Lecture by Melanie Trede

A discussion underway

 Japanese art objects are found in collections in the US and Europe and are greatly treasured. Experts overseas are also actively researching Japanese art history. Heidelberg University in Germany is one of the key sites of that research, and Melanie Trede, a professor at the University, was invited to Japan, where she delivered a lecture at the Institute’s seminar hall on March 5th entitled “Hachiman Engi Paintings as Cultural Memory: Using the Past to Serve the Present.”
 “Cultural memory” is a political, social, and religious context that many people share when they recall a given work. An expert in Japanese art history, Professor Trede is often cited in the US and Europe by researchers in other fields as well. Her lecture examined the political nature of the Hachiman Engi by focusing on sources ranging from medieval picture scrolls to modern paper currency and was quite thought-provoking.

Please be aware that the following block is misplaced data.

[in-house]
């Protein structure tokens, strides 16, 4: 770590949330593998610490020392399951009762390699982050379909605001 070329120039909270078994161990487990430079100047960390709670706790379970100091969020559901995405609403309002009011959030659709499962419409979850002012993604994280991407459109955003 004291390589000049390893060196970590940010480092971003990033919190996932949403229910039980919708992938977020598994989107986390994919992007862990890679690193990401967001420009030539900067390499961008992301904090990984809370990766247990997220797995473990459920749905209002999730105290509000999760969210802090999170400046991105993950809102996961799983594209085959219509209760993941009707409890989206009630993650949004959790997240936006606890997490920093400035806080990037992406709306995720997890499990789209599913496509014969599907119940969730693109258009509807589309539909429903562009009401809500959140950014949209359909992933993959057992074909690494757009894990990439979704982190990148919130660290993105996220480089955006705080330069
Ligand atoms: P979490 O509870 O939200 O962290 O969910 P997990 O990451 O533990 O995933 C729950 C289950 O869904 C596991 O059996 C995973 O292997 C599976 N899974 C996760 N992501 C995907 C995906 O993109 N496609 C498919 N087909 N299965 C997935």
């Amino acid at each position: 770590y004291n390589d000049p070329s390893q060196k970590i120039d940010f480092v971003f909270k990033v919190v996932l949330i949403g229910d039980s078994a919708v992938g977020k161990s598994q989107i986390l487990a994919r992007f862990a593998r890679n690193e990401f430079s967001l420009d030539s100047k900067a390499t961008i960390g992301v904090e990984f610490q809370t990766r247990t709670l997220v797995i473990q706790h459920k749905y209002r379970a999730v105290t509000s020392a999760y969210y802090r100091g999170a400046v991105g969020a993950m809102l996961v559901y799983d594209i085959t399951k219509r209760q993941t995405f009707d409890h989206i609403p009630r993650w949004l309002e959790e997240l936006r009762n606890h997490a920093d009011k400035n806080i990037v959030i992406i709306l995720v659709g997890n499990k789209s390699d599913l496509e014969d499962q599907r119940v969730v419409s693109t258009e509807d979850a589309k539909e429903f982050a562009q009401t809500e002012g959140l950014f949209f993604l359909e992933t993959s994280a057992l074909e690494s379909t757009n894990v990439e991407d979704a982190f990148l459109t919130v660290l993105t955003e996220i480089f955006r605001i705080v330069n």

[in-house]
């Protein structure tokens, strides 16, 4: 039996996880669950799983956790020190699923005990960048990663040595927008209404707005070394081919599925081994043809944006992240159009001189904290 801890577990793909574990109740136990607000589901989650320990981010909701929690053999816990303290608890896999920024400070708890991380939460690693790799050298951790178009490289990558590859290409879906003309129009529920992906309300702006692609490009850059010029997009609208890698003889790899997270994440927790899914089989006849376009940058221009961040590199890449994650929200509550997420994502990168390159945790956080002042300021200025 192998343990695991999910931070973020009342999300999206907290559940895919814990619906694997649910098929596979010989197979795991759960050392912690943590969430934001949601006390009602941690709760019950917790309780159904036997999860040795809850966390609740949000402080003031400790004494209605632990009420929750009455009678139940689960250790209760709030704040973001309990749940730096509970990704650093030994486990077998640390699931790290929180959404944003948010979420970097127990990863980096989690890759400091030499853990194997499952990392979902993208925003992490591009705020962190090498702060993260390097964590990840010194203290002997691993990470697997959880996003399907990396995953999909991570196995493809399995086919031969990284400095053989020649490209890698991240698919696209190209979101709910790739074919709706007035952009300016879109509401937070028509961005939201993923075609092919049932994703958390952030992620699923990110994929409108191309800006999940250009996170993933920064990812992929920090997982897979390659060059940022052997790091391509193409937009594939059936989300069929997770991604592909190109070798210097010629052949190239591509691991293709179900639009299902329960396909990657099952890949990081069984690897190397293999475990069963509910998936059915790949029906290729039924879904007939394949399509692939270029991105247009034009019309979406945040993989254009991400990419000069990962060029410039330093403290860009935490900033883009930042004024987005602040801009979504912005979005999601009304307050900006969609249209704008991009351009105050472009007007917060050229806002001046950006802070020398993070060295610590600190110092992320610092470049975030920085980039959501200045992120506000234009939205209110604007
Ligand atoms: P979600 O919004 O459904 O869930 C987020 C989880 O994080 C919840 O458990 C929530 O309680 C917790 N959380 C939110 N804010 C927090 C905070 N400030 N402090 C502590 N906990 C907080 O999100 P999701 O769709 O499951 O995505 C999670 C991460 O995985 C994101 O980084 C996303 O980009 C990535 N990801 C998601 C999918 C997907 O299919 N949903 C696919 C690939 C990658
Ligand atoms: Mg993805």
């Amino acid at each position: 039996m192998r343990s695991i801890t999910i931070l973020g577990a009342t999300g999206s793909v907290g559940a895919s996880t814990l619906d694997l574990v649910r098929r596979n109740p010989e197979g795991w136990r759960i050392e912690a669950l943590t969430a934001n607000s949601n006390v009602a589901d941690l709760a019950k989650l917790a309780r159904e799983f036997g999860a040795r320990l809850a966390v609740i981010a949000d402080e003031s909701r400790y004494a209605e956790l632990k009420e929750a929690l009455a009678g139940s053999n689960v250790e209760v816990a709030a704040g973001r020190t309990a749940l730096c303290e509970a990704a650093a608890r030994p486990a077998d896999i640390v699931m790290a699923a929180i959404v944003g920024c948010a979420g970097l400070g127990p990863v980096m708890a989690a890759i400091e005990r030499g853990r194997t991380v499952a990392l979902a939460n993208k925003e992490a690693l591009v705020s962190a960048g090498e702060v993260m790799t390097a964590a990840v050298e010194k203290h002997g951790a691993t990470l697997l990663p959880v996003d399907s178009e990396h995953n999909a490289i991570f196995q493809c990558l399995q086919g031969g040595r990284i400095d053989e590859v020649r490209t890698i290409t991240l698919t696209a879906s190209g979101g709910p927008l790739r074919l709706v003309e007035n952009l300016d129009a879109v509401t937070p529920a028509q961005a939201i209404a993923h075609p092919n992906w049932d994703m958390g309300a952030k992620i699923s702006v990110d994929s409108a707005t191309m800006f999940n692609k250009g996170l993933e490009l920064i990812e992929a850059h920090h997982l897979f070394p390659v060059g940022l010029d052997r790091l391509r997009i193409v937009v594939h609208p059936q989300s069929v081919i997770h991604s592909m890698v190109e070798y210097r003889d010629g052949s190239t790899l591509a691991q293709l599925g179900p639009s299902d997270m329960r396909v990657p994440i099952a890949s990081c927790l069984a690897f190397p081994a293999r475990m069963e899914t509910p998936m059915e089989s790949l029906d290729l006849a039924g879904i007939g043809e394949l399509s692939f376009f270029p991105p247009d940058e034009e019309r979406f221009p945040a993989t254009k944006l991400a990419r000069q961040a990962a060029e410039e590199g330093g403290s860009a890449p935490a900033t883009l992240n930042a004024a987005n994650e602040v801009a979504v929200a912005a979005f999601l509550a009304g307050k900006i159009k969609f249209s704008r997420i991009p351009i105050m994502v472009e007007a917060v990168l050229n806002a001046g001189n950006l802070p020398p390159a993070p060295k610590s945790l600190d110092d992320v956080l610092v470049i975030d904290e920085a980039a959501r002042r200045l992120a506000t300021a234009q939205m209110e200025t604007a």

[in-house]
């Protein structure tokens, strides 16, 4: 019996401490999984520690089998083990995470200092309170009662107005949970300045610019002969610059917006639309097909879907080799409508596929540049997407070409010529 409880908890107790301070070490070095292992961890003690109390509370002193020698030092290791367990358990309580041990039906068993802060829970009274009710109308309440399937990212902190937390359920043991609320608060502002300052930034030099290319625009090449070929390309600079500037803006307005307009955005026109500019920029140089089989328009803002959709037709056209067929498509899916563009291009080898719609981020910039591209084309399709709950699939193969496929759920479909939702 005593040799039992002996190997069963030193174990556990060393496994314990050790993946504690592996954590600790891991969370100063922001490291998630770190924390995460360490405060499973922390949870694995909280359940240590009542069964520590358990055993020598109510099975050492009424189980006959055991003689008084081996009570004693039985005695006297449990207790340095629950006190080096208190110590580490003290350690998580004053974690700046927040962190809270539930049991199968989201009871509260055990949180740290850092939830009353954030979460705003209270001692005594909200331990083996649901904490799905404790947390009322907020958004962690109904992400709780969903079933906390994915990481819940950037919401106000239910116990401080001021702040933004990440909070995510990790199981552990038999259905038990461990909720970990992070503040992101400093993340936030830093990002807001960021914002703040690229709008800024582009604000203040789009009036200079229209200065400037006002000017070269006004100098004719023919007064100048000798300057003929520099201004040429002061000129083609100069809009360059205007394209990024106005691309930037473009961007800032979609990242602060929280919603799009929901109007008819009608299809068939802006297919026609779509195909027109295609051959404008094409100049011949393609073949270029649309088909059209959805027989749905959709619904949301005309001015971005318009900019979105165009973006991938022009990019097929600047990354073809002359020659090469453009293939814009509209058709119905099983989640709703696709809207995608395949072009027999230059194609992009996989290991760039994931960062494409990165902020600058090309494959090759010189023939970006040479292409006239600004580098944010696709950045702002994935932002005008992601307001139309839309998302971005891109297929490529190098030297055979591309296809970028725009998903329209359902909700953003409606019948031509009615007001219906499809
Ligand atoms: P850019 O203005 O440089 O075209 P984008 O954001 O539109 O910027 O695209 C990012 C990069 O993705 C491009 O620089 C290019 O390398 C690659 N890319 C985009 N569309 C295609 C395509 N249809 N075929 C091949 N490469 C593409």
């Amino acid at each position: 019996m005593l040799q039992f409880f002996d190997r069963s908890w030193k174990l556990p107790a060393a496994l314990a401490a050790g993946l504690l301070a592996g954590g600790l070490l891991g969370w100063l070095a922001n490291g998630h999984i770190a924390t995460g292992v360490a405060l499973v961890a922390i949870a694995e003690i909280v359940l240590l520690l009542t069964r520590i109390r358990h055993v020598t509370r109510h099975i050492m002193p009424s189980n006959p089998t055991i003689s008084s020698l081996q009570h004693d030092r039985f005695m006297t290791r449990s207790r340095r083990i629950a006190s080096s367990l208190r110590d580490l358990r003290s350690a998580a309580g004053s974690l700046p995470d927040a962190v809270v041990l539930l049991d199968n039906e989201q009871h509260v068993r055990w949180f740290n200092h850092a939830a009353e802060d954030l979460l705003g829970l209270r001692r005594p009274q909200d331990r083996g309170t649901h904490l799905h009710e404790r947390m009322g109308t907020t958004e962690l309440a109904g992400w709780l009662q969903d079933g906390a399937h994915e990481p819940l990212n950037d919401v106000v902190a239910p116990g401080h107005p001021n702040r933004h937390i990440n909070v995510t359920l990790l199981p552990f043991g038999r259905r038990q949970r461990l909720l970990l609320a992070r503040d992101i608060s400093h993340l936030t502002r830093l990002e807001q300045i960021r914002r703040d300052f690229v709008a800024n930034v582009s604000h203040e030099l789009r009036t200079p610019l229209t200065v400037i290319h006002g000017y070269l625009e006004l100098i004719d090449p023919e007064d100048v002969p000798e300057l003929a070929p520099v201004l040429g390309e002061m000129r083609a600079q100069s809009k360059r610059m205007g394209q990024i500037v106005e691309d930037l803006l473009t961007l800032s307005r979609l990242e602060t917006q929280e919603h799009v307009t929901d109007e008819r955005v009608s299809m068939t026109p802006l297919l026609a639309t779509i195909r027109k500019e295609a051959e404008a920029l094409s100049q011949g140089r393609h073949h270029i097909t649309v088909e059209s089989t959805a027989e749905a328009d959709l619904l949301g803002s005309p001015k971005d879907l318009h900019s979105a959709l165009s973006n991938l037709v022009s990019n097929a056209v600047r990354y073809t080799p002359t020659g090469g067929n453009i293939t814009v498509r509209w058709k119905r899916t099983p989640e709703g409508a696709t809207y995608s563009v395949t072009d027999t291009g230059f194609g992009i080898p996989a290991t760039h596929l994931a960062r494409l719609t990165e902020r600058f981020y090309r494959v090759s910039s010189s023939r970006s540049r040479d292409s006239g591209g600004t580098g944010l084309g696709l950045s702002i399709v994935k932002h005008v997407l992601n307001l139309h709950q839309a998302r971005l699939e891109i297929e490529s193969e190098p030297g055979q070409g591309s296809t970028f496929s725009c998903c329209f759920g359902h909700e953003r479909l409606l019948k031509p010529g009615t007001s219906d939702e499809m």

A lecture by Mari TAKAMATSU (adjunct instructor at Meiji University) lasted close to 2 hours as a result of consecutive interpretation and was followed by a discussion chaired by Tetsuei TSUDA (the Department of Art Research, Archives, and Information Systems) featuring comments by Takahiro TSUCHIYA (researcher at the Tokyo National Museum) and Jun SHIOYA (the Department of Art Research, Archives, and Information Systems). The day’s program received positive reactions from researchers of history and Japanese literature. The lecture on the Hachiman Engi provided a valuable impetus for the exchange of opinions by experts in different specialties or experts specializing in different eras.

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